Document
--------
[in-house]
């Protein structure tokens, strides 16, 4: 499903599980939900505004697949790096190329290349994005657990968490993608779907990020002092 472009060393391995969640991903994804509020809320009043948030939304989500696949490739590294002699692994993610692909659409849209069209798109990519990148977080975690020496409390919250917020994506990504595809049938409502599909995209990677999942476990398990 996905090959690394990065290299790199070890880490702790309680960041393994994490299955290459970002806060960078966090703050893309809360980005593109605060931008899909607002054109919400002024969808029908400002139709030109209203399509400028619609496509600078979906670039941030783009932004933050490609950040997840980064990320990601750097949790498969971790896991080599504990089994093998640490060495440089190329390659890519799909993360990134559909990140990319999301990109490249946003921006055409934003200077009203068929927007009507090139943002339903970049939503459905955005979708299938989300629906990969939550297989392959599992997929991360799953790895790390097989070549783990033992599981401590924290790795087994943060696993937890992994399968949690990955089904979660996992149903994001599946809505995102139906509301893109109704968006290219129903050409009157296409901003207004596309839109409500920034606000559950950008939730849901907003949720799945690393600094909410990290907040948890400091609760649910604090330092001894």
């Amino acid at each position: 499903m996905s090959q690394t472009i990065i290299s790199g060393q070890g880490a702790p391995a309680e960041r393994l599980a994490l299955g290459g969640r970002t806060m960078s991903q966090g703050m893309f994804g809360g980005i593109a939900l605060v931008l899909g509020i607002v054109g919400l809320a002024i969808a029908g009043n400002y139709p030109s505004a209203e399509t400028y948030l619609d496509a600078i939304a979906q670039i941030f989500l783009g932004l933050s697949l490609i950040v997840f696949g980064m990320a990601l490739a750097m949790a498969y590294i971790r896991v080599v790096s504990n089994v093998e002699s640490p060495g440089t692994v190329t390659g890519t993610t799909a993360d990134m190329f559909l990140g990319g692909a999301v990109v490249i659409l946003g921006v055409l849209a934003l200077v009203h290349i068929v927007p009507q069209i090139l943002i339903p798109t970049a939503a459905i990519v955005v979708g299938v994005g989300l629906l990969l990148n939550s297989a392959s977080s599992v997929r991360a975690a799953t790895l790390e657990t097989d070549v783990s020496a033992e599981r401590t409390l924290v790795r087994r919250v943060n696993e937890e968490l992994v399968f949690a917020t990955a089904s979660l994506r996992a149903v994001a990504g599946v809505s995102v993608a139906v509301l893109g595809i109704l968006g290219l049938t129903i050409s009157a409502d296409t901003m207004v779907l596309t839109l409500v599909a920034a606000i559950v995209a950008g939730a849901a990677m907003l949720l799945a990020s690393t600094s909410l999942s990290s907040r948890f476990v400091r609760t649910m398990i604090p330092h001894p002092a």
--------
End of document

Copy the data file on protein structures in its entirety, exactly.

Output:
[in-house]
């Protein structure tokens, strides 16, 4: 499903599980939900505004697949790096190329290349994005657990968490993608779907990020002092 472009060393391995969640991903994804509020809320009043948030939304989500696949490739590294002699692994993610692909659409849209069209798109990519990148977080975690020496409390919250917020994506990504595809049938409502599909995209990677999942476990398990 996905090959690394990065290299790199070890880490702790309680960041393994994490299955290459970002806060960078966090703050893309809360980005593109605060931008899909607002054109919400002024969808029908400002139709030109209203399509400028619609496509600078979906670039941030783009932004933050490609950040997840980064990320990601750097949790498969971790896991080599504990089994093998640490060495440089190329390659890519799909993360990134559909990140990319999301990109490249946003921006055409934003200077009203068929927007009507090139943002339903970049939503459905955005979708299938989300629906990969939550297989392959599992997929991360799953790895790390097989070549783990033992599981401590924290790795087994943060696993937890992994399968949690990955089904979660996992149903994001599946809505995102139906509301893109109704968006290219129903050409009157296409901003207004596309839109409500920034606000559950950008939730849901907003949720799945690393600094909410990290907040948890400091609760649910604090330092001894």
């Amino acid at each position: 499903m996905s090959q690394t472009i990065i290299s790199g060393q070890g880490a702790p391995a309680e960041r393994l599980a994490l299955g290459g969640r970002t806060m960078s991903q966090g703050m893309f994804g809360g980005i593109a939900l605060v931008l899909g509020i607002v054109g919400l809320a002024i969808a029908g009043n400002y139709p030109s505004a209203e399509t400028y948030l619609d496509a600078i939304a979906q670039i941030f989500l783009g932004l933050s697949l490609i950040v997840f696949g980064m990320a990601l490739a750097m949790a498969y590294i971790r896991v080599v790096s504990n089994v093998e002699s640490p060495g440089t692994v190329t390659g890519t993610t799909a993360d990134m190329f559909l990140g990319g692909a999301v990109v490249i659409l946003g921006v055409l849209a934003l200077v009203h290349i068929v927007p009507q069209i090139l943002i339903p798109t970049a939503a459905i990519v955005v979708g299938v994005g989300l629906l990969l990148n939550s297989a392959s977080s599992v997929r991360a975690a799953t790895l790390e657990t097989d070549v783990s020496a033992e599981r401590t409390l924290v790795r087994r919250v943060n696993e937890e968490l992994v399968f949690a917020t990955a089904s979660l994506r996992a149903v994001a990504g599946v809505s995102v993608a139906v509301l893109g595809i109704l968006g290219l049938t129903i050409s009157a409502d296409t901003m207004v779907l596309t839109l409500v599909a920034a606000i559950v995209a950008g939730a849901a990677m907003l949720l799945a990020s690393t600094s909410l999942s990290s907040r948890f476990v400091r609760t649910m398990i604090p330092h001894p002092a």